Woman crashes drug driving with child in car, fakes seizure
A WOMAN has received jail time after crashing her car with multiple drugs in her system.
Tasha Liesegang pleaded guilty in Bundaberg Magistrates Court today to six offences including driving under the influence of a drug and driving with drugs in her system.
She appeared by videolink from jail.
Police prosecutor Senior Constable Tina Bland told the court that on January 17 police were called to a single-vehicle crash on Boundary St at 12.30pm.
Liesegang drove through an intersection at speed and failed to give way.
Sen Const Bland told the court Liesegang failed to do a right turn and mounted the gutter before crashing into a fence while her son was in the car with her.
Paramedics told police Liesegang was affected by drugs and there were fresh track marks down her arm.
She also faked a seizure at the scene, before she became verbally aggressive towards a paramedic.
Sen Const Bland said Liesegang was slurring her words and appeared incoherent in conversation.
A sample of blood showed Liesegang had multiple drugs in her system including meth.
A report from a senior forensic physician stated Liesegang's ability to control the vehicle was impaired from the drugs.
When Liesegang was questioned about the crash she told police she had no memory of the incident.
On February 2, police were called to the carpark at the Stockland Shopping Centre after reports of a woman slumped at the steering wheel of a car.
When police arrived they activated their lights and Liesegang and her passenger looked through the back window before she tried to reverse.
Police searched the car where multiple tablets were found as well as used clipseal bags and 0.04g of meth.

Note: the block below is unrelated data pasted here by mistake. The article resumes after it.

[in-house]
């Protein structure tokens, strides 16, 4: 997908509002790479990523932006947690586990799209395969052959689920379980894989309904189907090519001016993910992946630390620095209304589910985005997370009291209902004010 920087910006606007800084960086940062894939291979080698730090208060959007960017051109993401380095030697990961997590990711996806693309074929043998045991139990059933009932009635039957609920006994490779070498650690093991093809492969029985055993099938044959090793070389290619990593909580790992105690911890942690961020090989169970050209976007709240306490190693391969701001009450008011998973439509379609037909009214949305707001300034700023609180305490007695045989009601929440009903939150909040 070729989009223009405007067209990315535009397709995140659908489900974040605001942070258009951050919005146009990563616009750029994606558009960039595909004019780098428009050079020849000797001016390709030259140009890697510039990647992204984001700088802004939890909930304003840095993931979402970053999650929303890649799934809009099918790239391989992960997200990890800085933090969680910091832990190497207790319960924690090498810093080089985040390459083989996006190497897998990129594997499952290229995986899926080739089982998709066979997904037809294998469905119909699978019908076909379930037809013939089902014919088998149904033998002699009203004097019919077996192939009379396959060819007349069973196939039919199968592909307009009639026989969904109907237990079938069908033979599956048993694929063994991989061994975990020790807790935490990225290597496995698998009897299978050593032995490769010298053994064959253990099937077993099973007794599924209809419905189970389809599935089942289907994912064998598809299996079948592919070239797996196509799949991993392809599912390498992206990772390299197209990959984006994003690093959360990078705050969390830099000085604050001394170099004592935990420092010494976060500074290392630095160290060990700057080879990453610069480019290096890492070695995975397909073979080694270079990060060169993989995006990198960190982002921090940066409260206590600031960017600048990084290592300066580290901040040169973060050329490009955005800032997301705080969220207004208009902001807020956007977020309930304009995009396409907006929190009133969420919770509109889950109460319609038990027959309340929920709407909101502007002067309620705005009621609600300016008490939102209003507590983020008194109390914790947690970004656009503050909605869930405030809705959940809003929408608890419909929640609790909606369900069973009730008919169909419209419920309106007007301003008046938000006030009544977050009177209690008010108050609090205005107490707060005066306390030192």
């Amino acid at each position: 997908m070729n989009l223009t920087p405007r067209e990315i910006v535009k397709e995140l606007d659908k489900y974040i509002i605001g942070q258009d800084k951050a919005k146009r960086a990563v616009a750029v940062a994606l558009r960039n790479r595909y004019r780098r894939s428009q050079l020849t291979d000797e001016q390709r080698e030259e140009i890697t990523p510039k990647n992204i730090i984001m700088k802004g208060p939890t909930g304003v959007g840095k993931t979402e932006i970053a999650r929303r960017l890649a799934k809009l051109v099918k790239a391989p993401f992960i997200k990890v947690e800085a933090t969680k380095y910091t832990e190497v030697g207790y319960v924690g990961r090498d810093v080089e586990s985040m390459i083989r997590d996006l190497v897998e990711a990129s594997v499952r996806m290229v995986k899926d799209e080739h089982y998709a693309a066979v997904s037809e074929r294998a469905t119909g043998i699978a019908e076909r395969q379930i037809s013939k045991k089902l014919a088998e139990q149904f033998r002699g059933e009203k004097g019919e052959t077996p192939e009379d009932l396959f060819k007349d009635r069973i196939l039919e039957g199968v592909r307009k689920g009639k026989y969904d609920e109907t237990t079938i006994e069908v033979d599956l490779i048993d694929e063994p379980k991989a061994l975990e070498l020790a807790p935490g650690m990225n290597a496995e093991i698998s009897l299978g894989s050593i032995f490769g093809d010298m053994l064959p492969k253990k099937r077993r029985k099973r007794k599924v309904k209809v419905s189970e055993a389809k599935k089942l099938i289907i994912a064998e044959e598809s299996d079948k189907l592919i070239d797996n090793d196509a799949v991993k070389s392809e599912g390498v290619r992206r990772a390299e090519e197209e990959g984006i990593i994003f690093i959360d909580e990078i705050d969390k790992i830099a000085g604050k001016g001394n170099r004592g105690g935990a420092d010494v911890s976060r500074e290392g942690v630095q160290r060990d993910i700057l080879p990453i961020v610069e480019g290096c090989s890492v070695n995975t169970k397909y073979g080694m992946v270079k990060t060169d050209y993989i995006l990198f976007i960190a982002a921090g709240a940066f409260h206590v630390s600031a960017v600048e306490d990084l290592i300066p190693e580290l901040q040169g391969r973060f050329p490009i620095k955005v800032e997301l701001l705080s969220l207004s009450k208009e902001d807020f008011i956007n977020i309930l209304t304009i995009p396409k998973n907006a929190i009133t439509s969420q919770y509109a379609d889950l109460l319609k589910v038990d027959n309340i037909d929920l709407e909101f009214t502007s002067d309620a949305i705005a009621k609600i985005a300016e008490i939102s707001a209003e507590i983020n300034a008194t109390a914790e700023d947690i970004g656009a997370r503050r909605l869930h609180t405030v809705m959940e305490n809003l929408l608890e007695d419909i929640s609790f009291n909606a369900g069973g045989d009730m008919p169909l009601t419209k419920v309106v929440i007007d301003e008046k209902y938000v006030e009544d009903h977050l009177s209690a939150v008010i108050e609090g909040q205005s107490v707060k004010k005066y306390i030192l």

Liesegang told police she was had epilepsy and was going to have a fit, paramedics were then called.
Paramedics assessed Liesegang and looked at the tablets in her car, where it was revealed none of them were prescribed for epilepsy and Liesegang had no signs of the disorder.
Sen Const Bland said Liesegang was on parole at the time of the offences.
Liesegang's barrister Craig Ryan told the court she had no history until she met the man she committed the prior offences with.
Mr Ryan said his client had stopped taking drugs, but started taking them again when she was told she wouldn't get her children back while on parole.
He said Liesegang had now been drug free for five months and that she accepted the situation she had put herself in.
Magistrate Andrew Moloney took into account Liesegang's plea of guilty and the fact she was on parole at the time the offences happened.
He also took into account the drugs in her system were at such a level that it impaired her ability to drive.
"You lived a law abiding life … you were in a relationship with someone who lead you down a dark path," he said.
"The consequences of your conduct could have been catastrophic."
Liesegang was sentenced to three months imprisonment with an immediate parole review.
She was also disqualified from holding a licence for 11 months.
Convictions were recorded.